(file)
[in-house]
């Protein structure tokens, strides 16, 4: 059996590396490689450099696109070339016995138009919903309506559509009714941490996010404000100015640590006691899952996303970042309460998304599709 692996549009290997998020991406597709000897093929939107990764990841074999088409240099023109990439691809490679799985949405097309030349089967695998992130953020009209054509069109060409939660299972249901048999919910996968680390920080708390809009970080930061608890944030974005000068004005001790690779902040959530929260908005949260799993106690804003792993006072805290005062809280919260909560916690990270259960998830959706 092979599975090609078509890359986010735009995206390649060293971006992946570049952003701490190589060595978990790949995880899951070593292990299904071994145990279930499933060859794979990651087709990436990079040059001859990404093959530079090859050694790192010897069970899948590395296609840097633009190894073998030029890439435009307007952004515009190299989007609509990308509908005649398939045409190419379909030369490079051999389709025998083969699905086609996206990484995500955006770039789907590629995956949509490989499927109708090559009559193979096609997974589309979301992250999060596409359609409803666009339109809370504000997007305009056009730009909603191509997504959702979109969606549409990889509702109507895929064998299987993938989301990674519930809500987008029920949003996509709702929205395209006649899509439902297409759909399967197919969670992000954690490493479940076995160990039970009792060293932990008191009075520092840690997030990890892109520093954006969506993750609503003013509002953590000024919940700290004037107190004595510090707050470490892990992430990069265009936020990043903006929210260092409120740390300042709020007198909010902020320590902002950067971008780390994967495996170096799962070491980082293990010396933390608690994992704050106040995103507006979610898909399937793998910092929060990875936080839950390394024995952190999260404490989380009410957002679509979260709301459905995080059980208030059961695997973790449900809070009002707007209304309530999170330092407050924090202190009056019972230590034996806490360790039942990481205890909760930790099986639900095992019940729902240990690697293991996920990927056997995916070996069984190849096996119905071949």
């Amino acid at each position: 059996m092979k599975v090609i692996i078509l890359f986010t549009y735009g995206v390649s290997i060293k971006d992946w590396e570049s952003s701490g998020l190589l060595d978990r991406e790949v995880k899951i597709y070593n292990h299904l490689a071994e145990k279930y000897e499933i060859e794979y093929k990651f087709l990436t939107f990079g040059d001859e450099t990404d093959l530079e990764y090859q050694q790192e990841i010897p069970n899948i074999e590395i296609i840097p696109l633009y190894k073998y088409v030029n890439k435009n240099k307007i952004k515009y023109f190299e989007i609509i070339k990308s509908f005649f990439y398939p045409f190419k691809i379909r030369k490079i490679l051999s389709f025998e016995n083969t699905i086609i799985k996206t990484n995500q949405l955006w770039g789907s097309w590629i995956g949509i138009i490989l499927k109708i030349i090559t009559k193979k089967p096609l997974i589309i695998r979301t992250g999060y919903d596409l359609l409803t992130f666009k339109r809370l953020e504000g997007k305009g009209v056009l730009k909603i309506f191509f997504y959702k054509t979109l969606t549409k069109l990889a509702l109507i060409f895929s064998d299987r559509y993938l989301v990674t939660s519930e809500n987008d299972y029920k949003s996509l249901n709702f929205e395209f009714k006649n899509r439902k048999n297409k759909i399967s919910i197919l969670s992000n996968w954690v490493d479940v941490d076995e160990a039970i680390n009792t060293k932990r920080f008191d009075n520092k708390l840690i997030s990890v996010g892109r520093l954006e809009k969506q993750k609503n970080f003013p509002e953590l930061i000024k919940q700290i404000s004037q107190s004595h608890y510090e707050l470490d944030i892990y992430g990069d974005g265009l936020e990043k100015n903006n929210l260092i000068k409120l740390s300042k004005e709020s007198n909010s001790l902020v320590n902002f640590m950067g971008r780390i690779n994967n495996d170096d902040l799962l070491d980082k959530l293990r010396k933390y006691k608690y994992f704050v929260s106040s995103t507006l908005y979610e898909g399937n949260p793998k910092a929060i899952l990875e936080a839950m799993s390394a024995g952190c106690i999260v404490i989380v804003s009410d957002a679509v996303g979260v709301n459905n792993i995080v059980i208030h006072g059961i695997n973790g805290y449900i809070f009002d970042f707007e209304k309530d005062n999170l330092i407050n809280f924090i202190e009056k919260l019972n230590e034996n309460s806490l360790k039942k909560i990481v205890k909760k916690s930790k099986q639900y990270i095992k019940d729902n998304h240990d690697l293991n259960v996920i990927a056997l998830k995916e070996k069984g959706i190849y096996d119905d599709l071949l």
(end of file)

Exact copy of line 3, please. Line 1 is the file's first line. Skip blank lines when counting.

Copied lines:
């Amino acid at each position: 059996m092979k599975v090609i692996i078509l890359f986010t549009y735009g995206v390649s290997i060293k971006d992946w590396e570049s952003s701490g998020l190589l060595d978990r991406e790949v995880k899951i597709y070593n292990h299904l490689a071994e145990k279930y000897e499933i060859e794979y093929k990651f087709l990436t939107f990079g040059d001859e450099t990404d093959l530079e990764y090859q050694q790192e990841i010897p069970n899948i074999e590395i296609i840097p696109l633009y190894k073998y088409v030029n890439k435009n240099k307007i952004k515009y023109f190299e989007i609509i070339k990308s509908f005649f990439y398939p045409f190419k691809i379909r030369k490079i490679l051999s389709f025998e016995n083969t699905i086609i799985k996206t990484n995500q949405l955006w770039g789907s097309w590629i995956g949509i138009i490989l499927k109708i030349i090559t009559k193979k089967p096609l997974i589309i695998r979301t992250g999060y919903d596409l359609l409803t992130f666009k339109r809370l953020e504000g997007k305009g009209v056009l730009k909603i309506f191509f997504y959702k054509t979109l969606t549409k069109l990889a509702l109507i060409f895929s064998d299987r559509y993938l989301v990674t939660s519930e809500n987008d299972y029920k949003s996509l249901n709702f929205e395209f009714k006649n899509r439902k048999n297409k759909i399967s919910i197919l969670s992000n996968w954690v490493d479940v941490d076995e160990a039970i680390n009792t060293k932990r920080f008191d009075n520092k708390l840690i997030s990890v996010g892109r520093l954006e809009k969506q993750k609503n970080f003013p509002e953590l930061i000024k919940q700290i404000s004037q107190s004595h608890y510090e707050l470490d944030i892990y992430g990069d974005g265009l936020e990043k100015n903006n929210l260092i000068k409120l740390s300042k004005e709020s007198n909010s001790l902020v320590n902002f640590m950067g971008r780390i690779n994967n495996d170096d902040l799962l070491d980082k959530l293990r010396k933390y006691k608690y994992f704050v929260s106040s995103t507006l908005y979610e898909g399937n949260p793998k910092a929060i899952l990875e936080a839950m799993s390394a024995g952190c106690i999260v404490i989380v804003s009410d957002a679509v996303g979260v709301n459905n792993i995080v059980i208030h006072g059961i695997n973790g805290y449900i809070f009002d970042f707007e209304k309530d005062n999170l330092i407050n809280f924090i202190e009056k919260l019972n230590e034996n309460s806490l360790k039942k909560i990481v205890k909760k916690s930790k099986q639900y990270i095992k019940d729902n998304h240990d690697l293991n259960v996920i990927a056997l998830k995916e070996k069984g959706i190849y096996d119905d599709l071949l």